About a month ago, I realized I just couldn’t deal with loose batteries in my notebook anymore. I couldn’t figure out a non-fiddly way to securely store them—if they were secure, then it took forever to fish them out and if not, well, I’d lose them. It made me think of Jie’s wonderful circuit sketchbook prototype that uses an auxiliary cell phone battery embedded in the back cover and can be charged via USB. Inspiring, but intimidating given my lack of electrical engineering knowledge. While I hope to get to that level of technical competence some day, I’m not there yet. Still, the basic idea of having a stationary power source built into the notebook that can then be connected as needed to the pages is doable for someone at my beginner’s level with a few tweaks.

Conductive thread crocheted into leads, connected to alligator clips with copper tape. Leads are attached to paper battery holder using copper tape with conductive adhesive.

As much as I would love to deconstruct my notebook like Jie did to add leads on each page, I just don’t have the time. I figured a quick and easy hack would be to create simple battery housing and connect leads. Alligator clip jumper wires are used for prototyping in other electronic contexts, so they seemed an obvious choice for making the connection to the circuit pages in my notebook. The wires are pretty thick though, and I wanted to keep my notebook bulk down. So what could I use instead of wire?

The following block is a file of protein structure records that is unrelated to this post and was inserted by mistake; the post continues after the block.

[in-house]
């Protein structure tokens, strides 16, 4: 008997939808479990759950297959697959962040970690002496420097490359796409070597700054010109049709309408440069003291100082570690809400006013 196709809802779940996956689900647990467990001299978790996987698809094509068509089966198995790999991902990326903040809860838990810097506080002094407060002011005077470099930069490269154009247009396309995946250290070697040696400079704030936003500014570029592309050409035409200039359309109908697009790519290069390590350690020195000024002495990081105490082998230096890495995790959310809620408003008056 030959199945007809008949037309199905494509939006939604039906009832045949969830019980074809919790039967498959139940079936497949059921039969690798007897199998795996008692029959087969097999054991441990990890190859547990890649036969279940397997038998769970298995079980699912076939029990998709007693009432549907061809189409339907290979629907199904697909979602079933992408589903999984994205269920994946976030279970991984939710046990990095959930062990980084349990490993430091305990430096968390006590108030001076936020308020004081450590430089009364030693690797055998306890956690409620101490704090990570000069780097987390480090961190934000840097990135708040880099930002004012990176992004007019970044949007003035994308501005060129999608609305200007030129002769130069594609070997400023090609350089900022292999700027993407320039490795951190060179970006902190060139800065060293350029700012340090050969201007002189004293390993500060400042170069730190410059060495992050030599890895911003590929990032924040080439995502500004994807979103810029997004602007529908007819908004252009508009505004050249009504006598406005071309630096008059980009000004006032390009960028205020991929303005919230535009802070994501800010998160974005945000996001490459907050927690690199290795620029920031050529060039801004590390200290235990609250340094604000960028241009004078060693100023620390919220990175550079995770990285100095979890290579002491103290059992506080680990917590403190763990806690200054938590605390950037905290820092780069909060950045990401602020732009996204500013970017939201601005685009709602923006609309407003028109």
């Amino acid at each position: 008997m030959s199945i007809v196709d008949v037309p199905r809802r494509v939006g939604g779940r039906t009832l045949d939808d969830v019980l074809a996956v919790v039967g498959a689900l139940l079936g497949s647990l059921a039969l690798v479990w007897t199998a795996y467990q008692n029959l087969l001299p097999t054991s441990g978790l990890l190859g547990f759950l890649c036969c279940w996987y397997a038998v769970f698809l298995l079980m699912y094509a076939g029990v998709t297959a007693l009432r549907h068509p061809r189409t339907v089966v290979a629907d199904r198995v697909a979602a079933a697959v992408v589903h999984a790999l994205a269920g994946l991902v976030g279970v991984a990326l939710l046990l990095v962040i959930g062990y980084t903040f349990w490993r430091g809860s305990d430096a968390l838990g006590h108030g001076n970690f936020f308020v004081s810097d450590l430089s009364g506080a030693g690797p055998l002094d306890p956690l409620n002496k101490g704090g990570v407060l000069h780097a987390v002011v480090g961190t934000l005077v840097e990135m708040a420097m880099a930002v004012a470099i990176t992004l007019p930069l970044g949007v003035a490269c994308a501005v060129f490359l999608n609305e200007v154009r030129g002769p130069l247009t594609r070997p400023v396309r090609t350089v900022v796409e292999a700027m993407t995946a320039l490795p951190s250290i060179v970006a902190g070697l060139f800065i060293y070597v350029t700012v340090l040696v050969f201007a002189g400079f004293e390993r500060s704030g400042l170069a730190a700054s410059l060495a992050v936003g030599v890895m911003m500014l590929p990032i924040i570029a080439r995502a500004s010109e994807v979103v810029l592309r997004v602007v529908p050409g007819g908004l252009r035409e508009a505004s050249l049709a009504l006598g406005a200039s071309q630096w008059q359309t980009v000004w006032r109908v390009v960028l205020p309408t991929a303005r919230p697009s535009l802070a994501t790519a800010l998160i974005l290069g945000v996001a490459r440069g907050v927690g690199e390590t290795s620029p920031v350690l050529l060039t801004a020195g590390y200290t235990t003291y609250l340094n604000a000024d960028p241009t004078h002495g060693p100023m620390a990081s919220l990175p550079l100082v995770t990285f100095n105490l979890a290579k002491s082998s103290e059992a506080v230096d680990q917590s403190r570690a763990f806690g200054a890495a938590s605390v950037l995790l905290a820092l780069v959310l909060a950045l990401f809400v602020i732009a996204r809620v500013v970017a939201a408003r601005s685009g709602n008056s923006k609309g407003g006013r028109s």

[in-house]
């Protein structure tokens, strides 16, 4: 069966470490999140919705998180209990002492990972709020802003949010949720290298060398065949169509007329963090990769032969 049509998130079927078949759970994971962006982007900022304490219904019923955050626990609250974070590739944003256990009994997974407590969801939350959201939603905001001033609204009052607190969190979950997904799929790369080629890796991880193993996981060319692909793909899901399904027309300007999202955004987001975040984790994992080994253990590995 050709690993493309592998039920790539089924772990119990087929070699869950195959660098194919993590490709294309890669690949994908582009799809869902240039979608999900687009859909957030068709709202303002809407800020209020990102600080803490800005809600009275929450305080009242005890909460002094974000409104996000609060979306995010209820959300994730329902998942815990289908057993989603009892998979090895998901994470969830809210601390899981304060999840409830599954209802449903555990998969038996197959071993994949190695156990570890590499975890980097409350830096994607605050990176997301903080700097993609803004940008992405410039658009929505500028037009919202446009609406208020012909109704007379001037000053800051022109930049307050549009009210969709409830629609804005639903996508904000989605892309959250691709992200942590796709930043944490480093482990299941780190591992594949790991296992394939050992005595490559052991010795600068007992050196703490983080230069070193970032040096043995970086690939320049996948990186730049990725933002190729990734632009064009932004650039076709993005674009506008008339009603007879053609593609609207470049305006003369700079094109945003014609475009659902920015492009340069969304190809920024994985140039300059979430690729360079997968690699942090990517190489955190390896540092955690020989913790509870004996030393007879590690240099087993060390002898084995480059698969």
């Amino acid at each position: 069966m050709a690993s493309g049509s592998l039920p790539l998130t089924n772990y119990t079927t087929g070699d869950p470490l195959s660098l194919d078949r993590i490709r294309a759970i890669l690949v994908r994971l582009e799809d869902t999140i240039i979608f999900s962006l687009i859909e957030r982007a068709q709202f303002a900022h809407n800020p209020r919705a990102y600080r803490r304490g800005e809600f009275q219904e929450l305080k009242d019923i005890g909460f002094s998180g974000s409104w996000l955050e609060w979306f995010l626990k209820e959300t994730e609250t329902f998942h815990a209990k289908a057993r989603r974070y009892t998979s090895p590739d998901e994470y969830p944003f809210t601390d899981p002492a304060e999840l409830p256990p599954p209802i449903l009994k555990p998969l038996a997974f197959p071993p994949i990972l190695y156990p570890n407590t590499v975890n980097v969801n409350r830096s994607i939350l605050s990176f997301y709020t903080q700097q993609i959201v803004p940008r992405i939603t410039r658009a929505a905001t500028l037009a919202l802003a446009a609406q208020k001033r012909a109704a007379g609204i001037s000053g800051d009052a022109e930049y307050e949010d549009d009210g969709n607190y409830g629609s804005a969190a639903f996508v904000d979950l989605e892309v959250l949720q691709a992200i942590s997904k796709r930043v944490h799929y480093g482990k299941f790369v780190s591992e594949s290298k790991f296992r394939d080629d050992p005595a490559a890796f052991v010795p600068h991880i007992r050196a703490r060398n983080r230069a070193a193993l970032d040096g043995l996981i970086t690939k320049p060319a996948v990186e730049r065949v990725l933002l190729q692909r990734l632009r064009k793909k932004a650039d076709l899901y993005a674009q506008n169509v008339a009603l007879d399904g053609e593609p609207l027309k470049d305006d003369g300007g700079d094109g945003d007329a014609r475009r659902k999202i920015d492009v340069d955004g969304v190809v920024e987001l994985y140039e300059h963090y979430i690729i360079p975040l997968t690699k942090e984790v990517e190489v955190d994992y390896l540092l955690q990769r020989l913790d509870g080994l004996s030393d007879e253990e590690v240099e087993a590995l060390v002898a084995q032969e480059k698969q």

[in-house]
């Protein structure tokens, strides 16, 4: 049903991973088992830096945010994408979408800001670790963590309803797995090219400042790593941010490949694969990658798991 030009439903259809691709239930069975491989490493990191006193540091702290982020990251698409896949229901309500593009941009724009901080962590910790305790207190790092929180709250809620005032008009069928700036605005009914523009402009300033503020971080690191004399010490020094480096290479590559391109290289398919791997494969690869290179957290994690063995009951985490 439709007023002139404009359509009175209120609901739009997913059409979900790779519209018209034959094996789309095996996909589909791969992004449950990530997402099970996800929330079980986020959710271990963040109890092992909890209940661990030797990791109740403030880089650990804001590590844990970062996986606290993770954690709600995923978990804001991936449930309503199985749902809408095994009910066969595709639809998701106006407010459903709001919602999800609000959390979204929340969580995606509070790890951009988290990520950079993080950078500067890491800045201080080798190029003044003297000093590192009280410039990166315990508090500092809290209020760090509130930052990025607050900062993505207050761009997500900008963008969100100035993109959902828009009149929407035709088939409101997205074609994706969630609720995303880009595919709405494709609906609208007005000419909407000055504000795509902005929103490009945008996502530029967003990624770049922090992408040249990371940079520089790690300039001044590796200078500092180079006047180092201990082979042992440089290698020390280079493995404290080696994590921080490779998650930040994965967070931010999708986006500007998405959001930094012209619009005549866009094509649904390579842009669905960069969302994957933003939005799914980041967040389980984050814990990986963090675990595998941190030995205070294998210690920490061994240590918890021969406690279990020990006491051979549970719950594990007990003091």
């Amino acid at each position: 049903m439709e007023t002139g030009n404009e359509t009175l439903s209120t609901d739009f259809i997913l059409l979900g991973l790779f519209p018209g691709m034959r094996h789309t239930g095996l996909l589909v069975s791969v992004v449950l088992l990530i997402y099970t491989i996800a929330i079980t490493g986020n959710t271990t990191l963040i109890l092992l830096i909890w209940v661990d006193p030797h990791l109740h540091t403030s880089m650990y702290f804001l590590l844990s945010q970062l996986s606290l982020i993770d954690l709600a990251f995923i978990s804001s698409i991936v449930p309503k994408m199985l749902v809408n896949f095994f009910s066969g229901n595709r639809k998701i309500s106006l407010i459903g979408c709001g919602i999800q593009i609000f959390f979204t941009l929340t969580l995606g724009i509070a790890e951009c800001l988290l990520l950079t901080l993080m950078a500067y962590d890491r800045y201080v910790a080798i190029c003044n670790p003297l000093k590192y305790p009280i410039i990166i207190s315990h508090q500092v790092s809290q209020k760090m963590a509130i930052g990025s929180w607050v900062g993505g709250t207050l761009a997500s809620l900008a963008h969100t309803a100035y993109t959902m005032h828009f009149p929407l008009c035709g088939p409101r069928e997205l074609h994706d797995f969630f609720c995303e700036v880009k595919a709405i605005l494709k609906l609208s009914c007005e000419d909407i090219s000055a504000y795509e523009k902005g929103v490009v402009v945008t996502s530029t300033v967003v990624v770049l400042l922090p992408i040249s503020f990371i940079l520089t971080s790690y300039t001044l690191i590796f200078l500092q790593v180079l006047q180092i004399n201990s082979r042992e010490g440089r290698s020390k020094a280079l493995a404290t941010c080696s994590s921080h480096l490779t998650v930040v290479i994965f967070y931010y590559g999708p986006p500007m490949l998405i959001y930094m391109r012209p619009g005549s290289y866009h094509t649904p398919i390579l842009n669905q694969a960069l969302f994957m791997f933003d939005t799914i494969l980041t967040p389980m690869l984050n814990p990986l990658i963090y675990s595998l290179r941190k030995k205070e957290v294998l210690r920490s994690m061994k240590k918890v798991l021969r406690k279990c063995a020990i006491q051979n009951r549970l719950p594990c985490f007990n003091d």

Conductive thread! At first, I thought about knotting the cord friendship bracelet-style to create a flexible but strong lead, but realized it would take too much time. Being a bit of a yarn geek, I realized crocheting the thread using the chain stitch would be much faster, and worth testing. This produced a very flat, flexible length ideal for the notebook.

Success--it works!

After connecting the alligator clips to my crocheted leads using copper tape, I made a little paper envelope to hold the 3V coin battery. I lined each side of the envelope with a piece of copper tape and attached the non-clip end of the crocheted lead. The top lead connects to the positive, or anode, battery terminal and the bottom lead connects to the negative, or cathode, battery terminal.

To keep the leads from touching and draining the battery, I secure the clips to the spine of the notebook.

This is just a first pass. My notebook is almost full at this point, so I’m beginning to brainstorm what the next iteration of my hacked notebook might look like. Stay tuned!